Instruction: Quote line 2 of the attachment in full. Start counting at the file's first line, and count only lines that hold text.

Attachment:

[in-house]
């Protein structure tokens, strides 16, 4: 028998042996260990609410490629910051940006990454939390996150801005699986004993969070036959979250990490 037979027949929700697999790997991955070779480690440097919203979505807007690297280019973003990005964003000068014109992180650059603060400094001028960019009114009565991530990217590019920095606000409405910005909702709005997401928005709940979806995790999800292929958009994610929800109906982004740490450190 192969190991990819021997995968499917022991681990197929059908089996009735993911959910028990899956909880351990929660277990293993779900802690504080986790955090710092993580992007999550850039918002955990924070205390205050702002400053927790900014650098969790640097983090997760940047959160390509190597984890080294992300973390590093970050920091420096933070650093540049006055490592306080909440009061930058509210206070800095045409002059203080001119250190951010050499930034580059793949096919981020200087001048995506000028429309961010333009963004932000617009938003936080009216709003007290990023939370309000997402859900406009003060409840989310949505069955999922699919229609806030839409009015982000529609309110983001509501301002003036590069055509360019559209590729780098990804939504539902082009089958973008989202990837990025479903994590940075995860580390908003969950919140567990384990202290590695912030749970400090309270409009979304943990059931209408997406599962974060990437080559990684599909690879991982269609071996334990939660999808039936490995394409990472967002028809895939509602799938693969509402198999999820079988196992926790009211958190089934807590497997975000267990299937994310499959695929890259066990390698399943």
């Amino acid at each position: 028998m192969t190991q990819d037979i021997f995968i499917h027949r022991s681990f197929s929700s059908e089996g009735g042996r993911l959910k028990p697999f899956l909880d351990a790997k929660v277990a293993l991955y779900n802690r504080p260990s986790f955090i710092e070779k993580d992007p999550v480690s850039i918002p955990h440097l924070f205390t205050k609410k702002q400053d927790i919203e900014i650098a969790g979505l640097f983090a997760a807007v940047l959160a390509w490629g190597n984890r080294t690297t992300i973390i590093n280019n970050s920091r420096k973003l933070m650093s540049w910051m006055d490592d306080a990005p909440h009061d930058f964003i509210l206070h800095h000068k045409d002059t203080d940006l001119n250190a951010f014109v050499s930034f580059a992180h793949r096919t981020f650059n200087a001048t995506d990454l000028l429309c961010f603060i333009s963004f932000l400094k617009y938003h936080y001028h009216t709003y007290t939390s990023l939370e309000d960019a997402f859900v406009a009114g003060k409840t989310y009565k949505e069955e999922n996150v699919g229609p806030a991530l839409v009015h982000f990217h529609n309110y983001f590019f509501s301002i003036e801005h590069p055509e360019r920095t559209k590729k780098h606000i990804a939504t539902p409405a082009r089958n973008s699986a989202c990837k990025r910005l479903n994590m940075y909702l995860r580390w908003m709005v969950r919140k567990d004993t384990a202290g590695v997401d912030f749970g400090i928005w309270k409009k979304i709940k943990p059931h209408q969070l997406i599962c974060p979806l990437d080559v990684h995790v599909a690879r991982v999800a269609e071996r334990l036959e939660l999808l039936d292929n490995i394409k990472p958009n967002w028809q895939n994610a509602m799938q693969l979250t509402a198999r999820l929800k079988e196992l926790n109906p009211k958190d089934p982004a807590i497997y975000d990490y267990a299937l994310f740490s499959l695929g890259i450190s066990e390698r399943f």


């Protein structure tokens, strides 16, 4: 028998042996260990609410490629910051940006990454939390996150801005699986004993969070036959979250990490 037979027949929700697999790997991955070779480690440097919203979505807007690297280019973003990005964003000068014109992180650059603060400094001028960019009114009565991530990217590019920095606000409405910005909702709005997401928005709940979806995790999800292929958009994610929800109906982004740490450190 192969190991990819021997995968499917022991681990197929059908089996009735993911959910028990899956909880351990929660277990293993779900802690504080986790955090710092993580992007999550850039918002955990924070205390205050702002400053927790900014650098969790640097983090997760940047959160390509190597984890080294992300973390590093970050920091420096933070650093540049006055490592306080909440009061930058509210206070800095045409002059203080001119250190951010050499930034580059793949096919981020200087001048995506000028429309961010333009963004932000617009938003936080009216709003007290990023939370309000997402859900406009003060409840989310949505069955999922699919229609806030839409009015982000529609309110983001509501301002003036590069055509360019559209590729780098990804939504539902082009089958973008989202990837990025479903994590940075995860580390908003969950919140567990384990202290590695912030749970400090309270409009979304943990059931209408997406599962974060990437080559990684599909690879991982269609071996334990939660999808039936490995394409990472967002028809895939509602799938693969509402198999999820079988196992926790009211958190089934807590497997975000267990299937994310499959695929890259066990390698399943």